For years, cyclist have known that unequal leg lengths mean less efficient pedaling, sore lower back, knees and hips. They have tried various methods to bring themselves into balance. Blocking up the short leg or using different length cranks are the most common solutions. Unfortunately, as you may have learned through experience, these methods not only do not solve the problem, but in fact often make thing worse!
To understand how the chainring works, think of a rider making a normal pedal stroke, where the power zone is between 2 and 5 o'clock. We'll assume that the riders right leg is shorter than the left and that this problem has been compensated for with a block under the right foot. Take a look at Figure 1.The solid line shows the pedal circle made by the left bottom of shoe and the dotted line traces the blocked right shoe.
Leverage increases as the distance from the bottom of the shoe to the bottom bracket spindle increases. That's not really new -- it's just another way of saying that longer cranks give more leverage, which decreases the pedal load. As you con see from the diagram, the right foot at 12 o'clock is turning a crank that is effectively longer than the left at the same 12 o'clock position. The length difference is equal to the thickness of the block. Since the load is constant, the right leg has more leverage than the left leg does at the same position, creating an imbalance.
In Figure 2, the cranks have turned 180 degrees. In this position the left leg has less leverage and is therefore pushing more load. With proper pedaling technique (where the left foot is pushing over the top as the right foot is pulling back), you see the right aside also has less leverage.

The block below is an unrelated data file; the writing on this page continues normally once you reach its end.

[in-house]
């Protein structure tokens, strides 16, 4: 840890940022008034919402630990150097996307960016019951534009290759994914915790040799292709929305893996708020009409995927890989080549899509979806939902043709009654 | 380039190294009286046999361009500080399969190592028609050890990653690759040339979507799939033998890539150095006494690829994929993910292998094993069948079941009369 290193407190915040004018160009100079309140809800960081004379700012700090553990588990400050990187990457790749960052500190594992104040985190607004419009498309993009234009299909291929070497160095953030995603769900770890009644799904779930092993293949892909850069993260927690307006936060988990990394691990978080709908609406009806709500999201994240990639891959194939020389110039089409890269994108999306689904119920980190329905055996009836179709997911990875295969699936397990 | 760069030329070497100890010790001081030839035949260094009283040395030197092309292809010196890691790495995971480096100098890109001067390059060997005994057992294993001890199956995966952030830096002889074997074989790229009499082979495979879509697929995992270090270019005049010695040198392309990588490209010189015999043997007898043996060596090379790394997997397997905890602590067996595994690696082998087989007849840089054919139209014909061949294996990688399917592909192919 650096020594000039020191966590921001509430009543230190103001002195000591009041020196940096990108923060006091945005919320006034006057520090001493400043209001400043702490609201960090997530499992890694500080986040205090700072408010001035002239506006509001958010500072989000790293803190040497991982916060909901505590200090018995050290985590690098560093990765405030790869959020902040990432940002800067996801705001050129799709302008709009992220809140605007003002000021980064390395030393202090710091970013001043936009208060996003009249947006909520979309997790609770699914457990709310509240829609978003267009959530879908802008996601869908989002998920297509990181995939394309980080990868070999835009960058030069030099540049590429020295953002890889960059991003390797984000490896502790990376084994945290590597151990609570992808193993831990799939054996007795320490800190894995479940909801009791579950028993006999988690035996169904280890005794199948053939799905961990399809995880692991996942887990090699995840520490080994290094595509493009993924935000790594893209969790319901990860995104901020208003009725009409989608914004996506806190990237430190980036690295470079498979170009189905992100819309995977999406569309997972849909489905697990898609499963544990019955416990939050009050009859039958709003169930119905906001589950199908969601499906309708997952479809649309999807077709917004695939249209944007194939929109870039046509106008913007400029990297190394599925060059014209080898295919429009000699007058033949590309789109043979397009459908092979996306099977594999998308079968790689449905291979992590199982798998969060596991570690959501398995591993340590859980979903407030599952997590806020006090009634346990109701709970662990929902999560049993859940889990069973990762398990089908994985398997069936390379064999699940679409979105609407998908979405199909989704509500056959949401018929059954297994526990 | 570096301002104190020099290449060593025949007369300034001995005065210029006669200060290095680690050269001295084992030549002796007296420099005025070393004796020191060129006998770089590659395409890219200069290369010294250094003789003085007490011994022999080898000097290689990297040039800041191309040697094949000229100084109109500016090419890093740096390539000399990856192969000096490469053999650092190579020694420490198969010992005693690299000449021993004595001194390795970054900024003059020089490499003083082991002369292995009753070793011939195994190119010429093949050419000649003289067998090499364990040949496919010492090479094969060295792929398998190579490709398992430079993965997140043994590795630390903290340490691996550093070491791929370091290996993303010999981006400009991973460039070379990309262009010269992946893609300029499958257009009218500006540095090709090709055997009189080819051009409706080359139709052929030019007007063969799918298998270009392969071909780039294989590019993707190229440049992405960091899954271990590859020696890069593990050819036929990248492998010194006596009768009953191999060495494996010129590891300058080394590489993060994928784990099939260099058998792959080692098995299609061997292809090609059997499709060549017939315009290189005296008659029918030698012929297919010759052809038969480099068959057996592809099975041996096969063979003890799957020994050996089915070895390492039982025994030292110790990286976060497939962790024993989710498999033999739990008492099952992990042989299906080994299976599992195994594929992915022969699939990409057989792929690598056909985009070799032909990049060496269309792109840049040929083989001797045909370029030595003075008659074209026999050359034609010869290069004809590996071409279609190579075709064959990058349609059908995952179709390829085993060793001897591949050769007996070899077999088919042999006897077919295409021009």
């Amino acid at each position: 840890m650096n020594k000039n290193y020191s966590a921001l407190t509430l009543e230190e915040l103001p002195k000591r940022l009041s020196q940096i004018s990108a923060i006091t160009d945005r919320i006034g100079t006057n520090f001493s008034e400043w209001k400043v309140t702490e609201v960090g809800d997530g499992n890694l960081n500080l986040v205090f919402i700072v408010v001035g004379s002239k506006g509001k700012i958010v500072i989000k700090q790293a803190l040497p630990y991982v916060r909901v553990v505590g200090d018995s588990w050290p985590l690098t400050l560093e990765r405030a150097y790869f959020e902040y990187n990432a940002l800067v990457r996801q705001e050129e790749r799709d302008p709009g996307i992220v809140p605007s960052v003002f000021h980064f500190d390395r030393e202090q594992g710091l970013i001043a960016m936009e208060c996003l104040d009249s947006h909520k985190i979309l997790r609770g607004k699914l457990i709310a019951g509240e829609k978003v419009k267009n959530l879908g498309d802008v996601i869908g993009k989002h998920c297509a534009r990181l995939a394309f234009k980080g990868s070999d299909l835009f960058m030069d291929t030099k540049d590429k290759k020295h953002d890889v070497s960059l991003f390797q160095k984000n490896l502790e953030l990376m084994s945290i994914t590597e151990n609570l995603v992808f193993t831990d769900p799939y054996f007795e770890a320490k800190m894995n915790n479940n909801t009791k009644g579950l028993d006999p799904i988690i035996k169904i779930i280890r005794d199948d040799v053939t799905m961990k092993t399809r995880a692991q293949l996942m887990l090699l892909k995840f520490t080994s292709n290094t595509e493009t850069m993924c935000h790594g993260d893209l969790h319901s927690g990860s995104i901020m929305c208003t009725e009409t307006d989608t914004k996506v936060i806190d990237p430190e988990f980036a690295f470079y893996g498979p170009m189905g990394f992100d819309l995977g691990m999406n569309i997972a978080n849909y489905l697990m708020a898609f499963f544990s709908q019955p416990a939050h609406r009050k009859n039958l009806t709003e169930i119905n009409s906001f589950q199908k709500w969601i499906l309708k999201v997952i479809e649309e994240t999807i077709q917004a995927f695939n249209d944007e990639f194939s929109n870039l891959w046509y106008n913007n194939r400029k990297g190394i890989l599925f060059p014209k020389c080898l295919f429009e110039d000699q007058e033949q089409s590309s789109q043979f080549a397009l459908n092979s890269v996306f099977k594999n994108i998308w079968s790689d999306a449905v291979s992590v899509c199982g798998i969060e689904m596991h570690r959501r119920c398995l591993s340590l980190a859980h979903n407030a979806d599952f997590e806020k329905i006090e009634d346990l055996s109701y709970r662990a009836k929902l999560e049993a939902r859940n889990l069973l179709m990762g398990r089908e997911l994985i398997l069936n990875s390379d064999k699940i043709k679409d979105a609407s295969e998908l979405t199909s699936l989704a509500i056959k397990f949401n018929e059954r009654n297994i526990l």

So in figure 1 you have the right and left with more leverage while pushing less load and Figure 2 you have the left and right leg with less leverage and pushing more load. This imbalance is what causes the problem for riders who are using a block only.
Since blocks are the easiest and most economical way of compensating for leg length difference, the problem isn't what to use instead of a block, but rather how to equalize the leverage. Because the block forces the leverage to change at various points on the pedal circle. The solution is to compensate for this leverage variance by varying the loads.
This is accomplished by using round chainrings which are placed off center on the crank a precise amount depending on the size of the block. The Equalizer Chainring increases the load as leverage increases and decreases the load as leverage decreases, so that effective gearing and power output are constant throughout the pedal stroke.
Figure 3 show the blocked foot at 12 o'clock. Because there is more leverage at this point, the offset chainring (indicated by lines and arrows boardering the words more load): increases the leverage, keeping the load constant. Figure 4 show the left foot at 12 o'clock of the stroke. Here the leverage is decreased and the chainring decreases the load to compensate for the deceased leverage.
The result is that the loads are equal and in balance. Load is constant and steady throughout the stroke: as the block increases leverage, the chainring automatically increases the load and as leverage drop off, the load decreases right along with it. Both legs are now working with equal loads.
You're probably wondering how our system can work for you. Please feel free to call us at 1-800-438-4399 with any questions you may have.